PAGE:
Posts Tagged ‘patrick swayze’

Pancreatic Cancer and Scuba Diving

September 15th, 2009 Comments off

Information about Pancreatic Cancer and Scuba Diving

Pancreatic cancer is a malignant neoplasm of the pancreas. Sadly, 42,470 people are diagnosed each year in the United States, resulting in 35,240 individuals falling victim to the disease each year.

In light of Patrick Swayze‘s recent death from pancreatic cancer, Maldives Dive Travel investigates the signs and symptoms, diagnosis, treatment, prognosis and prevention of pancreatic cancer and how it affects your scuba diving:

Pancreatic Cancer Signs and Symptomspancreatic cancer and scuba diving 300x215 Pancreatic Cancer and Scuba Diving

Pancreatic Cancer is commonly referred to as a “silent killer” since symptoms are often undetctable during the disease’s early states. Furthermore, once the symptoms of pancreatic cancer manifest themselves, they are generally non-specfici and varied, causing individuals to attribute them to other causes. Therefore, the majority of pancreatic cancer cases are detected while the disease is in an advanced stage.

Common symptoms of pancreatic cancer include:

  • Pain in the upper abdomen that typically radiates to the back (seen in carcinoma of the body or tail of the pancreas)
  • Loss of appetite and/or nausea and vomiting
  • Significant weight loss
  • Painless jaundice (yellow skin/eyes, dark urine)
  • Trousseau sign, in which blood clots form spontaneously in the portal blood vessels, the deep veins of the extremities, or the superficial veins anywhere on the body, is sometimes associated with pancreatic cancer.
  • Diabetes mellitus, or elevated blood sugar levels. Many patients with pancreatic cancer develop diabetes months to even years before they are diagnosed with pancreatic cancer, suggesting that new onset diabetes in an elderly individual may be an early warning sign of pancreatic cancer.
  • Clinical depression has been reported in association with pancreatic cancer, sometimes presenting before the cancer is diagnosed. However, the mechanism for this association is not known. (Source: Wikipedia)

Risk factors for pancreatic cancer include:

  • Age (particularly over 60)
  • Male gender
  • African-American ethnicity
  • Smoking. Cigarette smoking has a risk ratio of 1.74 with regard to pancreatic cancer; a decade of non-smoking after heavy smoking is associated with a risk ratio of 1.2
  • Diets low in vegetables and fruits
  • Diets high in red meat
  • Obesity
  • Diabetes mellitus is both risk factor for pancreatic cancer, and, as noted earlier, new onset diabetes can be an early sign of the disease.
  • Chronic pancreatitis has been linked, but is not known to be causal. The risk of pancreatic cancer in individuals with familial pancreatitis is particularly high.
  • Helicobacter pylori infection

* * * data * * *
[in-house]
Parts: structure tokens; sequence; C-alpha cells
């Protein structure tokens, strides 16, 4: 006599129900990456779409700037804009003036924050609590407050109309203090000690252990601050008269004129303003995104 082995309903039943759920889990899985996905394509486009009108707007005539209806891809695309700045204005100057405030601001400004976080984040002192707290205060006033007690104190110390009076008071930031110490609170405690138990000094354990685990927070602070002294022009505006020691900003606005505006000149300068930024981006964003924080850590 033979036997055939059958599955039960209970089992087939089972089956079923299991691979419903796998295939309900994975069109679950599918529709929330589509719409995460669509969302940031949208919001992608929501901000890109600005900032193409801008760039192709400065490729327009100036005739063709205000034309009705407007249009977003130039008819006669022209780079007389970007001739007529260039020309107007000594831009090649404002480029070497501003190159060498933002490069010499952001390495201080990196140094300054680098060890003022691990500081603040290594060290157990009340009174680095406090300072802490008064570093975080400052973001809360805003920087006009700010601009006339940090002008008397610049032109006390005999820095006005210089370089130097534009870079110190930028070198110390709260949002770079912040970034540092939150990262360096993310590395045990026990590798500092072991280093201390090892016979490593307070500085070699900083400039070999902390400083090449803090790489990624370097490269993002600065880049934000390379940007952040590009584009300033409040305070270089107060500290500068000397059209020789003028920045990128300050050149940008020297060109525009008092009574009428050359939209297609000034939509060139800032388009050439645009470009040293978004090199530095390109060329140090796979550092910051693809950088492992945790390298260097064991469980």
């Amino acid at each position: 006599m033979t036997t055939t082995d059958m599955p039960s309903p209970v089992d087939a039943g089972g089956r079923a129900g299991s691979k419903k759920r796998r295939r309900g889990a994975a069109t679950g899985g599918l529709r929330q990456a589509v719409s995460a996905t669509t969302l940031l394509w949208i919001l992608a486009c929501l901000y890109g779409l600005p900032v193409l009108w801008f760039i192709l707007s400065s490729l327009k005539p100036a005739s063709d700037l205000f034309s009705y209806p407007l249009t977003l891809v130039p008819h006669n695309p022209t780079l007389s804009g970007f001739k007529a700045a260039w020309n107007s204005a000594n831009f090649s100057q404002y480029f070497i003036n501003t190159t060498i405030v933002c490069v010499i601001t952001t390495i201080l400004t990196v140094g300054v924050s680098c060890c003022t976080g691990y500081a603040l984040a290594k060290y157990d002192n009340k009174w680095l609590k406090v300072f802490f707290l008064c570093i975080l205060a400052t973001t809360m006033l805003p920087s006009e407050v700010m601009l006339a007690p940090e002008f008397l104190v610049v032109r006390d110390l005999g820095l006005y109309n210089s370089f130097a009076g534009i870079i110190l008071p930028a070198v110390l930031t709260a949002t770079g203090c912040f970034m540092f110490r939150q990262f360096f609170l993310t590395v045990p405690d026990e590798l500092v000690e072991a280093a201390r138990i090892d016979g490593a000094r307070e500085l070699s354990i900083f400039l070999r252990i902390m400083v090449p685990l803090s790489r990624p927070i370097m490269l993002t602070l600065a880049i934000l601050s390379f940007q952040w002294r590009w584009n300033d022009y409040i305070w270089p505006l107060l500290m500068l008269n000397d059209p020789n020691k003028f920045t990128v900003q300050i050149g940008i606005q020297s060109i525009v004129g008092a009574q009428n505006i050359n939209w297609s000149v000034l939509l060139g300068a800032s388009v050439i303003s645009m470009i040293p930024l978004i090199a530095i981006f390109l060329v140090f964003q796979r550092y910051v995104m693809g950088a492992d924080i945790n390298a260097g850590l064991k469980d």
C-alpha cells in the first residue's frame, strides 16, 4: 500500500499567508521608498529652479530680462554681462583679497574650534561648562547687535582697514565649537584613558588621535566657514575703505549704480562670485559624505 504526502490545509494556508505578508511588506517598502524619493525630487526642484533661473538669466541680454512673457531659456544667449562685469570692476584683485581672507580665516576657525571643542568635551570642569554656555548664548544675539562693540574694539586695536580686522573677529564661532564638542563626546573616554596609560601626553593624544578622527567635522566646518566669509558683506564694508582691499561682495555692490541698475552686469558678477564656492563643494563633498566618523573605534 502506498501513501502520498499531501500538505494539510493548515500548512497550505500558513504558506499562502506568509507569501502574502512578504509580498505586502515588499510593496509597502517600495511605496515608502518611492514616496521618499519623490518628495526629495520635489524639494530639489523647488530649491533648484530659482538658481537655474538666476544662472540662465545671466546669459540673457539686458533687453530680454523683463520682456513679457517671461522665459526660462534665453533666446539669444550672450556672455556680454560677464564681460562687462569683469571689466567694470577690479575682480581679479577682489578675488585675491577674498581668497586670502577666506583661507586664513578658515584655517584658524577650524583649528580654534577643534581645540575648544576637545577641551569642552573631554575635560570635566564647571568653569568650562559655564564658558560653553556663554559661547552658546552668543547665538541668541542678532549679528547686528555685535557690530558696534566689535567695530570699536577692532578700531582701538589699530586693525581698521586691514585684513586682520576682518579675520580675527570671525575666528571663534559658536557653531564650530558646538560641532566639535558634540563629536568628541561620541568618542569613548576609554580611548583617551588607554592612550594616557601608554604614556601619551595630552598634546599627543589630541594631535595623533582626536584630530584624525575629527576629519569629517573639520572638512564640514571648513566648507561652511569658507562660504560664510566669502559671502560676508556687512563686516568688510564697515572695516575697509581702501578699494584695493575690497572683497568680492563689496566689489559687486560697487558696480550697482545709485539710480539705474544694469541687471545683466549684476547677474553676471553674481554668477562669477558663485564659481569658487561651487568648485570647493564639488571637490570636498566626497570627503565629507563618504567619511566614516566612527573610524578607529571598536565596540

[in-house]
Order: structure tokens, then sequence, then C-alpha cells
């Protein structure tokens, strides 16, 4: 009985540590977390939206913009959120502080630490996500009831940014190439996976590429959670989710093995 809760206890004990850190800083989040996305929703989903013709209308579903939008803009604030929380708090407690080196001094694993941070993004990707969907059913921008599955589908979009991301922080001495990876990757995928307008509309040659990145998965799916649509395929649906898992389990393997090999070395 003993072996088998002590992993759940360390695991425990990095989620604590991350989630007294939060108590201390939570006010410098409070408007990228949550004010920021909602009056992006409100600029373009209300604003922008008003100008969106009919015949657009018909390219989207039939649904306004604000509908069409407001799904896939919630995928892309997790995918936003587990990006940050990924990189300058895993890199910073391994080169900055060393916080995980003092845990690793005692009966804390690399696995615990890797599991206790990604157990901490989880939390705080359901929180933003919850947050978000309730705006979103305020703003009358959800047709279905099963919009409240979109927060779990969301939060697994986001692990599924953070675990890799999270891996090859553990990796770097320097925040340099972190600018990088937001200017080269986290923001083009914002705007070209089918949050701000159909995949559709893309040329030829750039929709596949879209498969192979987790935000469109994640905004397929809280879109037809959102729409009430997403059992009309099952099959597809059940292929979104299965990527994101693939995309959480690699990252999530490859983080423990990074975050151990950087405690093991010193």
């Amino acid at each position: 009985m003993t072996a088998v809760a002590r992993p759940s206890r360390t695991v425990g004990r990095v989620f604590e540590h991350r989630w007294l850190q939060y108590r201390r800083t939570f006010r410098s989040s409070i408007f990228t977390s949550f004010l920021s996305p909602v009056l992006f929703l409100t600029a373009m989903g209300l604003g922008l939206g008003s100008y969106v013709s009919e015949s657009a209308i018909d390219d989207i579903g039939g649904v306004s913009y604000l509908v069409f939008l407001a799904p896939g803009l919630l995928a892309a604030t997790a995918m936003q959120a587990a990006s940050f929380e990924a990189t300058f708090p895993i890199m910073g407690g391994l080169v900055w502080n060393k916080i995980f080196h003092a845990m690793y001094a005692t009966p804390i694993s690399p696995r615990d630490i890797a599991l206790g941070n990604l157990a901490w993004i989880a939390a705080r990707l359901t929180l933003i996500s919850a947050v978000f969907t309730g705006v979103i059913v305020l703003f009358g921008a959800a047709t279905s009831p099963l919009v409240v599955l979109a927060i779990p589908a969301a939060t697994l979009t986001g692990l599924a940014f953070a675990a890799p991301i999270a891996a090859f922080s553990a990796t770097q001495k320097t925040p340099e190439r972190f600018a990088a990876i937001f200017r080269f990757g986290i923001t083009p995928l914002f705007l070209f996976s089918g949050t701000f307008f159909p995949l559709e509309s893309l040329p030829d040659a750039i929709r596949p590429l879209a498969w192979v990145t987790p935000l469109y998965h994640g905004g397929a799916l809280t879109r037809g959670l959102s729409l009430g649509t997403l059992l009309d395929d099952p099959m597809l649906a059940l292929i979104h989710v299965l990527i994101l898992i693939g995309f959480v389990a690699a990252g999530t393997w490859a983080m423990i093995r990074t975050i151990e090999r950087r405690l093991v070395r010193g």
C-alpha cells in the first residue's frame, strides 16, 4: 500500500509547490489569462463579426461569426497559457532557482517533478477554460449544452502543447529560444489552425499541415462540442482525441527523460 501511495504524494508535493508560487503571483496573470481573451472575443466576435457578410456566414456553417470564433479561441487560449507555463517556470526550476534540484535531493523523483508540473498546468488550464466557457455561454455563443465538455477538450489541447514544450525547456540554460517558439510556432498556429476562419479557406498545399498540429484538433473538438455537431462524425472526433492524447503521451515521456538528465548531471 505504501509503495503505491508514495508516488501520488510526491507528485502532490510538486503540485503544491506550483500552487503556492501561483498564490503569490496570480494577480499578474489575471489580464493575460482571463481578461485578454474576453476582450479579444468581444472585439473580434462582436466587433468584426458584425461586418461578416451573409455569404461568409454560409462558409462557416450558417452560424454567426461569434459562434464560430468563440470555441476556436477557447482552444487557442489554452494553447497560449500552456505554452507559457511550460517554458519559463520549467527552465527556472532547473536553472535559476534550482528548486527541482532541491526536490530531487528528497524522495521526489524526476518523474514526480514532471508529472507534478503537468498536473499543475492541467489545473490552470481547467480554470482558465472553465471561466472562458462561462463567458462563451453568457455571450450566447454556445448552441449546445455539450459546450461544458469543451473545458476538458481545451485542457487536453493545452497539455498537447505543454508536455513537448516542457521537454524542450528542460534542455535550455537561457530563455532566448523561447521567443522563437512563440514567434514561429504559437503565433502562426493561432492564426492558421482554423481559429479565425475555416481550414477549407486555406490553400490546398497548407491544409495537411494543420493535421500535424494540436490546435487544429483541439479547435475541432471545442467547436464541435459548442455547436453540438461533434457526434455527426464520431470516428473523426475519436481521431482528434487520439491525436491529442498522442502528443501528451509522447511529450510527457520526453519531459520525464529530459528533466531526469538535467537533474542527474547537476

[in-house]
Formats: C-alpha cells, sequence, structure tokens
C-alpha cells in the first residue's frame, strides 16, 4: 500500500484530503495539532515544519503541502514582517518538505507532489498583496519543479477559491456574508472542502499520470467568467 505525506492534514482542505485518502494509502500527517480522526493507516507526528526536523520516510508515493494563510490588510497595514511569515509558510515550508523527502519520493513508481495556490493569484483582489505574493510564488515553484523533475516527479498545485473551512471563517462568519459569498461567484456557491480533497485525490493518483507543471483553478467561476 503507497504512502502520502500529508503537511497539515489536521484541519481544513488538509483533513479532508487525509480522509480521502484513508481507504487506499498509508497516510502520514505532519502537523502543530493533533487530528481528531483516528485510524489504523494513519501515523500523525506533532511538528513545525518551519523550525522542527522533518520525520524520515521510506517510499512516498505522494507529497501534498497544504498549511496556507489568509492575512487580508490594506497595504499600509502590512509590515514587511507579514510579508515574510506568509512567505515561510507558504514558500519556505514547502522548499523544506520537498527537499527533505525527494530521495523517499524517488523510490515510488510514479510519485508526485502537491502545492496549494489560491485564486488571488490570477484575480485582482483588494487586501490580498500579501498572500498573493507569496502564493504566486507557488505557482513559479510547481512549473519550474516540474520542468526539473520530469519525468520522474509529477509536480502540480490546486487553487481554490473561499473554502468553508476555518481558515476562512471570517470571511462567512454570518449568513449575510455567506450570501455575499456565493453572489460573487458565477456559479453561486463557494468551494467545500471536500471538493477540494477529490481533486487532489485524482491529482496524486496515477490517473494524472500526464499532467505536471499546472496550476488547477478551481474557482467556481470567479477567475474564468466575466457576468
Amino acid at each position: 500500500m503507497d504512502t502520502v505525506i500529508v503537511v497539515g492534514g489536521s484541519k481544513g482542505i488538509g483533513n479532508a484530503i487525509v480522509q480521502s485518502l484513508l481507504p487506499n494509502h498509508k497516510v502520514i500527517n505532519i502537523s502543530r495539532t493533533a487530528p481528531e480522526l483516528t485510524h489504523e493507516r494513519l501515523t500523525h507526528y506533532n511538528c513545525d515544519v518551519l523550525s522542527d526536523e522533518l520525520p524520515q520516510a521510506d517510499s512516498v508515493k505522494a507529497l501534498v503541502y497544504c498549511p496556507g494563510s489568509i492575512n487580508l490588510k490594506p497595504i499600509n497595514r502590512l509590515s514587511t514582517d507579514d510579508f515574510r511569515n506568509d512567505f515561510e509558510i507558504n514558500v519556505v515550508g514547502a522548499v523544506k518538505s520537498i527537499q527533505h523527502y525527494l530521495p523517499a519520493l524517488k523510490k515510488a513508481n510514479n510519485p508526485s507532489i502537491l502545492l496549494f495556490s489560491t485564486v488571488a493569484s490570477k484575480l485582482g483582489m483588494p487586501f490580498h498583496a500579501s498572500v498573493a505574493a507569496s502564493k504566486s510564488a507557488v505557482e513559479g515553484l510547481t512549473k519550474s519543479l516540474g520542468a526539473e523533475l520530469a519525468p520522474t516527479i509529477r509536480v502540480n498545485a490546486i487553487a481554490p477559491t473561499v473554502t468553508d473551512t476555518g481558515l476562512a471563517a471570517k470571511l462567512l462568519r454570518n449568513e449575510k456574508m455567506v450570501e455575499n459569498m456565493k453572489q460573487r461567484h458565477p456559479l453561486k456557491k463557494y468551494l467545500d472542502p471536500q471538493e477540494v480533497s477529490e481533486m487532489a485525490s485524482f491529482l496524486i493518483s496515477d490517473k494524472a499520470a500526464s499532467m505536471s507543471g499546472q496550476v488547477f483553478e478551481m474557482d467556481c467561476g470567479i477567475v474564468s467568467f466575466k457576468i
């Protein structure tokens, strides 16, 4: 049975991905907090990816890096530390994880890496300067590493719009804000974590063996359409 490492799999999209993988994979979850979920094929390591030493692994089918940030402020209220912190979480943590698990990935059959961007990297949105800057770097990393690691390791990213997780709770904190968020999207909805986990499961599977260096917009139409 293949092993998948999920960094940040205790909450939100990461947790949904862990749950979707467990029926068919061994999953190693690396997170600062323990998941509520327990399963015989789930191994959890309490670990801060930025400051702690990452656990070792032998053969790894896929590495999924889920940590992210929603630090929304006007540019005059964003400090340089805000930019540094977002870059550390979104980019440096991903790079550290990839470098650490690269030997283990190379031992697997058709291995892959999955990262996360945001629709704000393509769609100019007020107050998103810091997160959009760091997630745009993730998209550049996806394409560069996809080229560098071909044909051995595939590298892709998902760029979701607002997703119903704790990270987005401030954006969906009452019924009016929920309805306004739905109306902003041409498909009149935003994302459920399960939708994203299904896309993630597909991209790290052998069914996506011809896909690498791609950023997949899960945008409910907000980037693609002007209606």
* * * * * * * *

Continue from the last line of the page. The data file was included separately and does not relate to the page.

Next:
• Family history, 5–10% of pancreatic cancer patients have a family history of pancreatic cancer. The genes responsible for most of this clustering in families have yet to be identified. Pancreatic cancer has been associated with the following syndromes; autosomal recessive ataxia-telangiectasia and autosomal dominantly inherited mutations in the BRCA2 gene and PALB2 gene, Peutz-Jeghers syndrome due to mutations in the STK11 tumor suppressor gene, hereditary non-polyposis colon cancer (Lynch syndrome), familial adenomatous polyposis, and the familial atypical multiple mole melanoma-pancreatic cancer syndrome (FAMMM-PC) due to mutations in the CDKN2A tumor suppressor gene.
  • Gingivitis or periodontal disease (Source: Wikipedia)


It is disputed as to whether alcohol consumption is a risk factor for pancreatic cancer. Approximately 7 out of 10 cases of chronic pancreatitis result from long term heavy drinking, and chronic pancreatitis is a known risk factor for pancreas cancer. However, chronic pancreatitis that is caused by alcohol doesn’t increase risk as much as other types of chronic pancreatitis.  Therefore, if a link exists, it may be only very slight. (Source: Cancer Research UK)

Pancreatic Cancer Diagnosis

There are several different tests that can be used to diagnose pancreatic cancer:


This method uses high-frequency sound waves that are above the human audible range. An instrument sends sound waves into the patient’s abdomen, and the echoes that the sound waves produce as they bounce off internal organs creates a picture called a sonogram. Healthy tissues and tumors produce different echoes.

CT scanning (Computed Tomography)

This method of testing involves the use of an x-ray machine which is linked to a computer. The patient lies on a bed that passes through a hole, and the machine moves along the patient’s body, simultaneously taking multiple x-rays. The computer then pieces the x-rays together to produce detailed pictures.